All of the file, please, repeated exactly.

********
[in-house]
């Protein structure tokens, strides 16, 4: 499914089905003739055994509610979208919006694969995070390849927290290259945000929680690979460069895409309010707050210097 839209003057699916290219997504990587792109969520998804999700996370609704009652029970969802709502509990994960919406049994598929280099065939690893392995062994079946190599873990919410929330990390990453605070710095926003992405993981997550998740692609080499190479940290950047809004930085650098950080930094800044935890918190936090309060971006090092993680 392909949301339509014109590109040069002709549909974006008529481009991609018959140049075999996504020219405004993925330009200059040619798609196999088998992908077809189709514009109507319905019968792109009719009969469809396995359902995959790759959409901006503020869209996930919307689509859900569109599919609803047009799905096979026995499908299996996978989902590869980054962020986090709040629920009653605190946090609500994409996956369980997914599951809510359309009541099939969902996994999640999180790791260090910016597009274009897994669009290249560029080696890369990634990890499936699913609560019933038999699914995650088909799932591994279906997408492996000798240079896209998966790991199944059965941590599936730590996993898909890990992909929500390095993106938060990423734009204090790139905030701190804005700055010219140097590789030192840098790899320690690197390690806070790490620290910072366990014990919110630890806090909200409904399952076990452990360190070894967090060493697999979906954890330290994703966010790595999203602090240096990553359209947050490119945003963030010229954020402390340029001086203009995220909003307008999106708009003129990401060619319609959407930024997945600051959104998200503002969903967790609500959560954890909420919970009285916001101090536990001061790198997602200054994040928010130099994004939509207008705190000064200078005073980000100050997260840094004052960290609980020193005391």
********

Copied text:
[in-house]
């Protein structure tokens, strides 16, 4: 499914089905003739055994509610979208919006694969995070390849927290290259945000929680690979460069895409309010707050210097 839209003057699916290219997504990587792109969520998804999700996370609704009652029970969802709502509990994960919406049994598929280099065939690893392995062994079946190599873990919410929330990390990453605070710095926003992405993981997550998740692609080499190479940290950047809004930085650098950080930094800044935890918190936090309060971006090092993680 392909949301339509014109590109040069002709549909974006008529481009991609018959140049075999996504020219405004993925330009200059040619798609196999088998992908077809189709514009109507319905019968792109009719009969469809396995359902995959790759959409901006503020869209996930919307689509859900569109599919609803047009799905096979026995499908299996996978989902590869980054962020986090709040629920009653605190946090609500994409996956369980997914599951809510359309009541099939969902996994999640999180790791260090910016597009274009897994669009290249560029080696890369990634990890499936699913609560019933038999699914995650088909799932591994279906997408492996000798240079896209998966790991199944059965941590599936730590996993898909890990992909929500390095993106938060990423734009204090790139905030701190804005700055010219140097590789030192840098790899320690690197390690806070790490620290910072366990014990919110630890806090909200409904399952076990452990360190070894967090060493697999979906954890330290994703966010790595999203602090240096990553359209947050490119945003963030010229954020402390340029001086203009995220909003307008999106708009003129990401060619319609959407930024997945600051959104998200503002969903967790609500959560954890909420919970009285916001101090536990001061790198997602200054994040928010130099994004939509207008705190000064200078005073980000100050997260840094004052960290609980020193005391």